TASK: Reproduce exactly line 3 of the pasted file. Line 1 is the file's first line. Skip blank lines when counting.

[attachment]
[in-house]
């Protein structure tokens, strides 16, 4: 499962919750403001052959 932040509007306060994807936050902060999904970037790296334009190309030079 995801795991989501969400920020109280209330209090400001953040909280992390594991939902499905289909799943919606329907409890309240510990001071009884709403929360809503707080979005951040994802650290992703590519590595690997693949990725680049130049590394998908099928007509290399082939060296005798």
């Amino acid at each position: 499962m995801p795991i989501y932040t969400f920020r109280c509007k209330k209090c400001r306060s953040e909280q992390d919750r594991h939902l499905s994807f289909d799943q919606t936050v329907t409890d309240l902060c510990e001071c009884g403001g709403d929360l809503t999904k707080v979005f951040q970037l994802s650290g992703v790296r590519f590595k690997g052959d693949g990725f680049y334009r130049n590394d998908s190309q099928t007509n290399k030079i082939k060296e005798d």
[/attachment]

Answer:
């Amino acid at each position: 499962m995801p795991i989501y932040t969400f920020r109280c509007k209330k209090c400001r306060s953040e909280q992390d919750r594991h939902l499905s994807f289909d799943q919606t936050v329907t409890d309240l902060c510990e001071c009884g403001g709403d929360l809503t999904k707080v979005f951040q970037l994802s650290g992703v790296r590519f590595k690997g052959d693949g990725f680049y334009r130049n590394d998908s190309q099928t007509n290399k030079i082939k060296e005798d």